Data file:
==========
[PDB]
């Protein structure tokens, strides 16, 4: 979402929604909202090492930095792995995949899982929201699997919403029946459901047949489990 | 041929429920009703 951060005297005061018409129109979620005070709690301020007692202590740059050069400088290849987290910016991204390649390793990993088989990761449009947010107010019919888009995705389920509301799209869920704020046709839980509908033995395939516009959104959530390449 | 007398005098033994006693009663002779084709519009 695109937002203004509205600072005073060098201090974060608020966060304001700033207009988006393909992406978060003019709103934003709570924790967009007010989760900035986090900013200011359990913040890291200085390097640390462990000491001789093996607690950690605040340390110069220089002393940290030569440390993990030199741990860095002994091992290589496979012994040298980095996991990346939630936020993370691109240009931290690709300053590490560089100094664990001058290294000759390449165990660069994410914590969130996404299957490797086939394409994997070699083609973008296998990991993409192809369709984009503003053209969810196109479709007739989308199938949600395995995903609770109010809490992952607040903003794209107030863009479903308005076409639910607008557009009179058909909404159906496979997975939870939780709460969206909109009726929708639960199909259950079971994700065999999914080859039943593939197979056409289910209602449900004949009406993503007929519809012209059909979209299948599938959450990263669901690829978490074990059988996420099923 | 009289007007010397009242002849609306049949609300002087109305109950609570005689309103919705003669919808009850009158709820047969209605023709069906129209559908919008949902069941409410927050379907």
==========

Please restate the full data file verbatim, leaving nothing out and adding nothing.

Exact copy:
[PDB]
């Protein structure tokens, strides 16, 4: 979402929604909202090492930095792995995949899982929201699997919403029946459901047949489990 | 041929429920009703 951060005297005061018409129109979620005070709690301020007692202590740059050069400088290849987290910016991204390649390793990993088989990761449009947010107010019919888009995705389920509301799209869920704020046709839980509908033995395939516009959104959530390449 | 007398005098033994006693009663002779084709519009 695109937002203004509205600072005073060098201090974060608020966060304001700033207009988006393909992406978060003019709103934003709570924790967009007010989760900035986090900013200011359990913040890291200085390097640390462990000491001789093996607690950690605040340390110069220089002393940290030569440390993990030199741990860095002994091992290589496979012994040298980095996991990346939630936020993370691109240009931290690709300053590490560089100094664990001058290294000759390449165990660069994410914590969130996404299957490797086939394409994997070699083609973008296998990991993409192809369709984009503003053209969810196109479709007739989308199938949600395995995903609770109010809490992952607040903003794209107030863009479903308005076409639910607008557009009179058909909404159906496979997975939870939780709460969206909109009726929708639960199909259950079971994700065999999914080859039943593939197979056409289910209602449900004949009406993503007929519809012209059909979209299948599938959450990263669901690829978490074990059988996420099923 | 009289007007010397009242002849609306049949609300002087109305109950609570005689309103919705003669919808009850009158709820047969209605023709069906129209559908919008949902069941409410927050379907």